800.6354/295: Telegram

The Ambassador in the United Kingdom (Winant) to the Secretary of State

4439. Department’s 3855, September 17. Following are pertinent extracts from communication received today from Colonial Office in reply to Department’s inquiries:

“… you make three points. The first is ‘What articles if any are being considered for inclusion in the new agreement looking towards the protection of the interests of the consuming and importing countries?’ As you are no doubt aware, the 1937 Agreement contained the following article 6, headed ‘Consumers’ Representation’: ‘The Committee shall, within one month of the first meeting, invite a representative of tin consumers in each of the two largest tin consuming [Page 525]countries to attend its meetings and to tender advice to the Committee regarding world stocks and consumption.’ This article is reproduced in the draft of the new agreement with the substitution for the words ‘each of the two largest tin consuming countries’ of the words ‘United States of America and a representative of other tin consumers.’ You will see, therefore, that so far as this matter is concerned there is no change in the situation.

Your second point is that ‘Your Government feels confident that an adequate opportunity will be given for consultation in regard to any clauses formulated for safeguarding consumer interests before a final agreement is decided upon’. I am not clear what the words ‘for consultation’ mean. In accordance with the instructions laid down in the 1937 Agreement the Committee did invite tin consumers in the United States and in England to appoint representatives and in fact the present United States representative is Mr. Todd and the present United Kingdom representative is Mr. Lever. The latter is a fairly constant, though rather silent, attendant at the Committee’s proceedings and I think that it can fairly be said that if he had had any criticism to make of the present provisions on this subject he would have made them. For some reason, of which I am not aware, Mr. Todd has not thought fit to attend the Committee for a very long time past and I can only suppose that he too is quite content with the proposals.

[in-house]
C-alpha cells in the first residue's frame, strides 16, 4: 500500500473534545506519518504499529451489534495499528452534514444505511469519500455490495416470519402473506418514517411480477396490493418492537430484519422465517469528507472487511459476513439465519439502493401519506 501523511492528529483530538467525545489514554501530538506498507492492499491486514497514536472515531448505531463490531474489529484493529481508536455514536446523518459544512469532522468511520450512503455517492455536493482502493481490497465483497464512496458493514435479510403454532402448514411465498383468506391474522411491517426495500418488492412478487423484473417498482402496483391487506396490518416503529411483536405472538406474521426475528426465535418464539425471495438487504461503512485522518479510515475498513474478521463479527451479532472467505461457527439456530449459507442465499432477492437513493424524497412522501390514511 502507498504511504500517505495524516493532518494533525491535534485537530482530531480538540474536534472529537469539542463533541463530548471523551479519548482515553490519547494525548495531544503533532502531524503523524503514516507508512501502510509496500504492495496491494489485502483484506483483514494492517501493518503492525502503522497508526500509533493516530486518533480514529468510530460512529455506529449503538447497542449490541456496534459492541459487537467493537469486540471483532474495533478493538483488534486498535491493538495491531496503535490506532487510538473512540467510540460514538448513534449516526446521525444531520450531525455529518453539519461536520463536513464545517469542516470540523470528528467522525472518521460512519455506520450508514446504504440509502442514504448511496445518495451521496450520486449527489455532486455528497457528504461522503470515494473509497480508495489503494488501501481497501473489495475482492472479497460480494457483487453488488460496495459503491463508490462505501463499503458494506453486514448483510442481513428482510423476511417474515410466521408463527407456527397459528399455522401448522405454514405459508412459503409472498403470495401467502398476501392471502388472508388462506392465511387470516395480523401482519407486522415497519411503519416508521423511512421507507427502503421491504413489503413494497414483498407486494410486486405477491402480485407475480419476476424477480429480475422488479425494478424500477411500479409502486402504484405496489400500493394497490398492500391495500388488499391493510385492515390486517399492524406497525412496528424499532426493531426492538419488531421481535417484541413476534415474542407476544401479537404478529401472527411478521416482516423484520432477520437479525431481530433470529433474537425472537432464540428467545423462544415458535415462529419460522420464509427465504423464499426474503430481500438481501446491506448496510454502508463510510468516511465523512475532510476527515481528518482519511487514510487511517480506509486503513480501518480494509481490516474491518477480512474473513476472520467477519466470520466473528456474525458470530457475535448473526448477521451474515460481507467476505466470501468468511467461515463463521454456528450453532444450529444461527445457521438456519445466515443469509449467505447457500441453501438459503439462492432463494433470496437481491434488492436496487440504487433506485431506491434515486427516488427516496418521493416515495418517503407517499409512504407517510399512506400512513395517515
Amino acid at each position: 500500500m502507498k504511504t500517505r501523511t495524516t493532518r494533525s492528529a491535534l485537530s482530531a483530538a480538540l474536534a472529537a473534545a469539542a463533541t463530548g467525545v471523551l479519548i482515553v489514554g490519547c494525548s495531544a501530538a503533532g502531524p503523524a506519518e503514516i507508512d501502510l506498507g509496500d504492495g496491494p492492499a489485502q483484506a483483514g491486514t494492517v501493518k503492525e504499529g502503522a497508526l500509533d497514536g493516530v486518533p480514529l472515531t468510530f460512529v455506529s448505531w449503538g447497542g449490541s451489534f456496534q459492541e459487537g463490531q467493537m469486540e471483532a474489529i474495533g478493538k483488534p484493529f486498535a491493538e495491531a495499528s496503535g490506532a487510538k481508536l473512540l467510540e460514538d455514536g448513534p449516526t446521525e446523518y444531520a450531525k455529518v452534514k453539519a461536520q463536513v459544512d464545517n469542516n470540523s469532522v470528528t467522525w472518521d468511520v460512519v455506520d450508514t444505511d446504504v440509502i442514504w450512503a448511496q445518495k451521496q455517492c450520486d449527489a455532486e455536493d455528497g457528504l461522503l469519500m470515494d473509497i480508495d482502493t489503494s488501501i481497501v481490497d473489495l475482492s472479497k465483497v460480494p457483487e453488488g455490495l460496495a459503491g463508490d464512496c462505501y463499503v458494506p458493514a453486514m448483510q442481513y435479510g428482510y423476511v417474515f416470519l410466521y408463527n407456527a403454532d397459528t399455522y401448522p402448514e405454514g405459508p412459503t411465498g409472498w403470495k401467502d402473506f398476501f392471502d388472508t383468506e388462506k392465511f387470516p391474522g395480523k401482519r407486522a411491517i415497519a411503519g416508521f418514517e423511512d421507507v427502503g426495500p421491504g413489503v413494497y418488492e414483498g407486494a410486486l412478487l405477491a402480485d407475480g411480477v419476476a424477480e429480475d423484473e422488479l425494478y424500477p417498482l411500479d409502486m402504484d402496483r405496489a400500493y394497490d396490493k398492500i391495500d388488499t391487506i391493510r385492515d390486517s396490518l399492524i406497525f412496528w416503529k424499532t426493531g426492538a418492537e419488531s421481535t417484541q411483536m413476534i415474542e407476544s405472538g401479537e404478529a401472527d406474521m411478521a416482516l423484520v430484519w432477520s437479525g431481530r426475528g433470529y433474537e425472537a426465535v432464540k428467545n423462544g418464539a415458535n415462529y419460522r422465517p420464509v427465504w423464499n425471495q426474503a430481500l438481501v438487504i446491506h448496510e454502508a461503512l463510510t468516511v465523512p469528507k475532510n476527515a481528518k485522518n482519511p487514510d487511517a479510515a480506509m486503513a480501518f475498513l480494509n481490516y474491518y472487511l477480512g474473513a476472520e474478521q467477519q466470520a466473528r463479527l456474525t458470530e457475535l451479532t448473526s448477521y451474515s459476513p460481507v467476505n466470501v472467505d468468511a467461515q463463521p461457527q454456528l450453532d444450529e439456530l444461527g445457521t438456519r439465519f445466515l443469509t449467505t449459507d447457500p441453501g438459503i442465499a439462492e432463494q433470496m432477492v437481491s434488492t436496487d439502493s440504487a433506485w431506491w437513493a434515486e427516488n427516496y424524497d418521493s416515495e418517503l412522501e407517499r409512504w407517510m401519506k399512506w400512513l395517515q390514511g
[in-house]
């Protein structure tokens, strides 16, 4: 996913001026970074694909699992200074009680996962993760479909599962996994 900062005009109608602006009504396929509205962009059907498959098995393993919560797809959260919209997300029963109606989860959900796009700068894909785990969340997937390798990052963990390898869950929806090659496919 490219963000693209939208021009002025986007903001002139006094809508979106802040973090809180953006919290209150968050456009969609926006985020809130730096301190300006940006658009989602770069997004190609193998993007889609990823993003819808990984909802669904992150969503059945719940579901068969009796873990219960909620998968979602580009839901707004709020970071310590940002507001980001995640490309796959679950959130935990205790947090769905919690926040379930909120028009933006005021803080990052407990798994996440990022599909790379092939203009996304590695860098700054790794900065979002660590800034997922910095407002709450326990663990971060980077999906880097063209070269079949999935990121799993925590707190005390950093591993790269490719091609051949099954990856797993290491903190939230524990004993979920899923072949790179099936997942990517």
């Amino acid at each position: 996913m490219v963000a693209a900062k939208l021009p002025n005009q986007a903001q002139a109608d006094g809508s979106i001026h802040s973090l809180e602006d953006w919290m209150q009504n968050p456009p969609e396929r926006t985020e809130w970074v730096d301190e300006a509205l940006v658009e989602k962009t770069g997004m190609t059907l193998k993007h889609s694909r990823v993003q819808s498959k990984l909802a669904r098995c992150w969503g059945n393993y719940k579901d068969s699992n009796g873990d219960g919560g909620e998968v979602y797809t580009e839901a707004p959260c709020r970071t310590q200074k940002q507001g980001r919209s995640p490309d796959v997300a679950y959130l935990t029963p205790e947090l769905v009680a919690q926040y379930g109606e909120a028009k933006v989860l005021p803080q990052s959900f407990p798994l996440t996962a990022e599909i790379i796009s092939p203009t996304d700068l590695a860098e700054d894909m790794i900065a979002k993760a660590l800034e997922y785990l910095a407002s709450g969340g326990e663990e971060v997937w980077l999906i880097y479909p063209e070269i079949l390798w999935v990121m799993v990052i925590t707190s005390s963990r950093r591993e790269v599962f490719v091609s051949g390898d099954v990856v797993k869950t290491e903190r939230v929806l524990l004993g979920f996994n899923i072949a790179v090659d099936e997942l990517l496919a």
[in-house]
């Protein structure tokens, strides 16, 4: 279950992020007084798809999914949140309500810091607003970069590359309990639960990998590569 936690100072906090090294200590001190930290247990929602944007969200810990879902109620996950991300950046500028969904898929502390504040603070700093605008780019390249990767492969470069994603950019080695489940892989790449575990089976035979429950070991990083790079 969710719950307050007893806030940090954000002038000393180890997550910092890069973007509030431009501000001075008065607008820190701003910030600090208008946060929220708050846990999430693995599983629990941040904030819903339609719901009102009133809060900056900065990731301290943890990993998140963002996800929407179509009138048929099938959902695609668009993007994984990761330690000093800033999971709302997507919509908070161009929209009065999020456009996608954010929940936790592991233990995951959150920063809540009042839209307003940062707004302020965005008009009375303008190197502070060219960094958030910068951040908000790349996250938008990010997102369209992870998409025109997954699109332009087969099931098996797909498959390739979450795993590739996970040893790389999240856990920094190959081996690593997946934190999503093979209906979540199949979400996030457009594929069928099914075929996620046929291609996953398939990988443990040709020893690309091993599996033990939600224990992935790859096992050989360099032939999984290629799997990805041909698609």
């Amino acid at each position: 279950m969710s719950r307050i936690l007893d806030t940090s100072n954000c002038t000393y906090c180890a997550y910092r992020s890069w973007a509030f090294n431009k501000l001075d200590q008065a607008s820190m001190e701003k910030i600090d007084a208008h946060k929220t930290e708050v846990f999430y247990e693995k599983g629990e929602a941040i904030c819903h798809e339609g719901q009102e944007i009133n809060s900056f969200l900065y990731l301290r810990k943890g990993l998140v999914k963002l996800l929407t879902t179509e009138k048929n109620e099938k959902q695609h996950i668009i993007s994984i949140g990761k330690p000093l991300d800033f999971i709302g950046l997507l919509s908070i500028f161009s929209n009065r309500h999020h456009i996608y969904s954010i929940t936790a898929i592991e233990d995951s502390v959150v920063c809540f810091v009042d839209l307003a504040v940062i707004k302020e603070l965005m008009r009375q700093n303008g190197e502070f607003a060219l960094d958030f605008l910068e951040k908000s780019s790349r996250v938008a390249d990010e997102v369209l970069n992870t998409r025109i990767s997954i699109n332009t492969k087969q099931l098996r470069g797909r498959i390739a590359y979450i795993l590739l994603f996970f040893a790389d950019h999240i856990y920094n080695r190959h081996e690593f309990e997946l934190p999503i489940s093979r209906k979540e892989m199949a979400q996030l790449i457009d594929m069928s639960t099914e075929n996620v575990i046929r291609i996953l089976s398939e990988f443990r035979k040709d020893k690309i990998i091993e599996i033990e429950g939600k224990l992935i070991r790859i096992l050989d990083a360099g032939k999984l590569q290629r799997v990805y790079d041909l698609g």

Your third point is ‘What arrangements, if any, are under consideration for the collection of reserves for buffer stocks to handle any shortage, emergency or unjustified price increases?’ It is not very easy to answer a question of this form without writing something like an essay on the subject. You are probably aware that two representatives of the International Tin Committee are in the United States negotiating with the Metals Reserve Corporation for a modification of the present arrangement by which that corporation are accumulating 75,000 tons of tin. The present proposal as I understand it, is that the quantity should be put up to 100,000 tons of tin, which must amount to well over 18 months’ supply of United States normal requirements. Part of the arrangement is that production shall be for practical purposes unrestricted until this stock is built up, and that, except for quantities required for immediate use by this country and our Allies and very small quantities for harmless neutrals, everything produced goes to the United States either for consumption or for addition to stocks. There can, therefore, be no question of building up a buffer stock of tin for the present; but the present buffer stock remains in the form of something over £2½ million sterling in cash which is available to buy tin when the occasion arises; and, so far as the British Government at any rate are concerned, there is no proposal that the buffer stock agreement87 should be allowed to lapse if the International Tin Agreement is renewed. There is, however, one point which must be borne in mind, and that is that while the Agreement is an inter-governmental one, and is due to expire on 31st December 1941 unless it is renewed, the buffer stock tin which has now been converted into this money was put up not by the governments but by the producers themselves. It is their money and a difficult situation will arise if they say that while they have no objection to the buffer stock continuing [Page 526]they want their own money back. I have an uncomfortable feeling that this letter may sound a little argumentative. Let me assure you that nothing of the sort is intended. It has quite genuinely caused a great deal of difficulty to the Tin Committee that the American representative has been so consistently absent, and it is, therefore, a little difficult to answer questions on subjects which it is really his business to watch and report upon to his constituents.”

  1. Opened for signature at London, June 20, 1938, International Labour Office, Intergovernmental Commodity Controls Agreements (Montreal, 1943), p. 90.